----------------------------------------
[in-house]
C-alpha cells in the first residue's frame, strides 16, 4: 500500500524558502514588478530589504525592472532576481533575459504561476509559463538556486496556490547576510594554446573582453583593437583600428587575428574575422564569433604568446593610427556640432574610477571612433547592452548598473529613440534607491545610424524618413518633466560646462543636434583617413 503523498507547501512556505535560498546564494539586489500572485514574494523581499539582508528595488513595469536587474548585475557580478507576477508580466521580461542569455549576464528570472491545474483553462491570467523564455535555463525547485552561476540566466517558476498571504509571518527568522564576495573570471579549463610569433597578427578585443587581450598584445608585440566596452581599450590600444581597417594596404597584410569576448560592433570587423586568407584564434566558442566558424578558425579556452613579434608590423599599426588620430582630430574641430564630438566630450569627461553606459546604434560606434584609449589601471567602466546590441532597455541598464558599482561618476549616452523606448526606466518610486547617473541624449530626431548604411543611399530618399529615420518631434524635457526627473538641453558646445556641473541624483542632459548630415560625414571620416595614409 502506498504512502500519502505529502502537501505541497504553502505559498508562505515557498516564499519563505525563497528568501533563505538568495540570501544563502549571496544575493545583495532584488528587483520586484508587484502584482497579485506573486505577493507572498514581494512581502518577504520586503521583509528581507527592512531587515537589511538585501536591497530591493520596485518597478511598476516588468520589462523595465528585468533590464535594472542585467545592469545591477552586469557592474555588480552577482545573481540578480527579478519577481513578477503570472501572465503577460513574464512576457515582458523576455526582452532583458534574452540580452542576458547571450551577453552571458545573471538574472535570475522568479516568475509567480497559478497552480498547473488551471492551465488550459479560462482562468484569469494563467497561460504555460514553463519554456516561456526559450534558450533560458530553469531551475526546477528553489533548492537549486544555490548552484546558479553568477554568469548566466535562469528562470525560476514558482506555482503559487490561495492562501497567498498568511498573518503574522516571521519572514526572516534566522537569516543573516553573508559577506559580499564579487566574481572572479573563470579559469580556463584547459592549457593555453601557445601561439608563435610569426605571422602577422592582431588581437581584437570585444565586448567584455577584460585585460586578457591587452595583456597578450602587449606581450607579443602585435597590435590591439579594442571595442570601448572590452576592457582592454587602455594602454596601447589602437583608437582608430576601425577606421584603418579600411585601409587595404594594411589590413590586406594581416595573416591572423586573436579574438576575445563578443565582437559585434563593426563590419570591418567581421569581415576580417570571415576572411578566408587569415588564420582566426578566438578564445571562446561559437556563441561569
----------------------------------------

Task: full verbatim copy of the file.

[in-house]
C-alpha cells in the first residue's frame, strides 16, 4: 500500500524558502514588478530589504525592472532576481533575459504561476509559463538556486496556490547576510594554446573582453583593437583600428587575428574575422564569433604568446593610427556640432574610477571612433547592452548598473529613440534607491545610424524618413518633466560646462543636434583617413 503523498507547501512556505535560498546564494539586489500572485514574494523581499539582508528595488513595469536587474548585475557580478507576477508580466521580461542569455549576464528570472491545474483553462491570467523564455535555463525547485552561476540566466517558476498571504509571518527568522564576495573570471579549463610569433597578427578585443587581450598584445608585440566596452581599450590600444581597417594596404597584410569576448560592433570587423586568407584564434566558442566558424578558425579556452613579434608590423599599426588620430582630430574641430564630438566630450569627461553606459546604434560606434584609449589601471567602466546590441532597455541598464558599482561618476549616452523606448526606466518610486547617473541624449530626431548604411543611399530618399529615420518631434524635457526627473538641453558646445556641473541624483542632459548630415560625414571620416595614409 502506498504512502500519502505529502502537501505541497504553502505559498508562505515557498516564499519563505525563497528568501533563505538568495540570501544563502549571496544575493545583495532584488528587483520586484508587484502584482497579485506573486505577493507572498514581494512581502518577504520586503521583509528581507527592512531587515537589511538585501536591497530591493520596485518597478511598476516588468520589462523595465528585468533590464535594472542585467545592469545591477552586469557592474555588480552577482545573481540578480527579478519577481513578477503570472501572465503577460513574464512576457515582458523576455526582452532583458534574452540580452542576458547571450551577453552571458545573471538574472535570475522568479516568475509567480497559478497552480498547473488551471492551465488550459479560462482562468484569469494563467497561460504555460514553463519554456516561456526559450534558450533560458530553469531551475526546477528553489533548492537549486544555490548552484546558479553568477554568469548566466535562469528562470525560476514558482506555482503559487490561495492562501497567498498568511498573518503574522516571521519572514526572516534566522537569516543573516553573508559577506559580499564579487566574481572572479573563470579559469580556463584547459592549457593555453601557445601561439608563435610569426605571422602577422592582431588581437581584437570585444565586448567584455577584460585585460586578457591587452595583456597578450602587449606581450607579443602585435597590435590591439579594442571595442570601448572590452576592457582592454587602455594602454596601447589602437583608437582608430576601425577606421584603418579600411585601409587595404594594411589590413590586406594581416595573416591572423586573436579574438576575445563578443565582437559585434563593426563590419570591418567581421569581415576580417570571415576572411578566408587569415588564420582566426578566438578564445571562446561559437556563441561569